Limescale is a mineral deposit on our shower screens and taps. It is formed from the chemical reaction of dissolved calcium and magnesium in hard water with naturally occurring carbonates such as limestone or chalk, often combined with organic material such as soap scum.

Natural Remedies and Chemical Cleaners You Can Use to Get Rid of Limescale

If you want to get rid of limescale, it's easier than you think. Many household cleaners contain a high acidic content, which quickly dissolves limescale. The following remedies can assist you in getting rid of limescale.

  • White Vinegar. Plain white vinegar (acetic acid) is the most commonly used product to clean limescale. It is a simple and readily available remedy that can clean many surfaces, including shower screens, taps, and tiles. You should mix vinegar and water equally and rinse the shower screen. Even though this method of cleaning shower screens and fixtures requires relative scrubbing effort, it can effectively remove limescale and stain marks.
  • Baking Soda (Bicarb). Bicarb of soda (or bicarbonate of soda) reacts with the lime deposits and hence is an effective way to remove limescale on shower screens and taps. Make a paste using baking soda with water and apply it to the surface. Make sure you wet the area of the net well so that it is absorbed by it. Baking soda is a natural abrasive, which makes it suitable for scrubbing limescale off the shower screens and taps. You can also use a brush to allow better contact between the limescale and the chemical. You should apply this product with care, as it may damage natural stone in your shower if used with too much force.

Chemical Shower Cleaners

If home remedies such as vinegar and bicarb are not effective enough for you, then you should try chemical cleaners like this extra strong limescale remover foam spray. They are usually acidic and dissolve limescale effectively. 

Care should be taken when using these chemical cleaners, as they can be very harsh on the skin, making it wise to wear gloves and glasses. You can use the spray version of the chemical cleansers, but mixing up some vinegar and water is advisable before applying it to your shower screen or taps. Also, always rinse the product off cleanly after use.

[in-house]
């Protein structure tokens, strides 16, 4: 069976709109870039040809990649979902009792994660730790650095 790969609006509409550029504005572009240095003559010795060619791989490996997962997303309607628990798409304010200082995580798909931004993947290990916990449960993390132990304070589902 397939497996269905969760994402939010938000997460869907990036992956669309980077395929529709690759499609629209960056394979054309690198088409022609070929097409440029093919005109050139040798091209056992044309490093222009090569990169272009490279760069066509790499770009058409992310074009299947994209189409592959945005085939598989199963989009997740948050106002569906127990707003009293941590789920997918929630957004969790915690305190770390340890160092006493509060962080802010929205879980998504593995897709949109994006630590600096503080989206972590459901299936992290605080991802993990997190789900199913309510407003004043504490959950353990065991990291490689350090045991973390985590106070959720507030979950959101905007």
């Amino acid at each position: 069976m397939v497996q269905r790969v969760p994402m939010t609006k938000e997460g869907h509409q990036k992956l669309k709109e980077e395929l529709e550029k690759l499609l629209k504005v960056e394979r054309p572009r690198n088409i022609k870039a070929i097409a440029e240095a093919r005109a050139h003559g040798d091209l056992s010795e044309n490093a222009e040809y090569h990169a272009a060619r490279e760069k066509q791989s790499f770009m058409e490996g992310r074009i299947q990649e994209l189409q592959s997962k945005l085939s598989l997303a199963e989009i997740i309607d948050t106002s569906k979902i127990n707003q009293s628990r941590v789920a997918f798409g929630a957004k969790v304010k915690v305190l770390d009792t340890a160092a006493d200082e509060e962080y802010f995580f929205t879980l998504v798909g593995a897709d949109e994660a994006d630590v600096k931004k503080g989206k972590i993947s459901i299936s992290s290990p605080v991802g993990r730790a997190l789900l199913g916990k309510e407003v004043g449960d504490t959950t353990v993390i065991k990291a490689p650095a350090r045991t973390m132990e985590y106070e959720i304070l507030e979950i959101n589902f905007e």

How to Remove Limescale from Showers and Taps

Apply a home-based remedy such as vinegar onto a cloth. Make sure it is just damp – not soaking wet. Wrap the fabric around the shower head or tap, and secure it with a rubber band. Make sure all parts of the faucet are covered. 

Leave it for around one hour. Intermittently squeeze the cloth to release more of the remedy onto the tap. The limescale will soften and dissolve, making it easier to wipe off. 

If there is still a significant amount of limescale left after one hour, then cut a lemon in half and screw it onto the tap spout until it stays in place. Check the progress after about one hour, then scrape off the remaining limescale with a brush. Rinse the tap thoroughly with clean water.

Interesting on the theme:

Brands of showers and manufacturers differ from country to country. You may be interested to read an overview of the USA market where we have compared the Best shower systems in 2022 from the trusted manufacturers Moen, American Standart, Grohe, and Delta.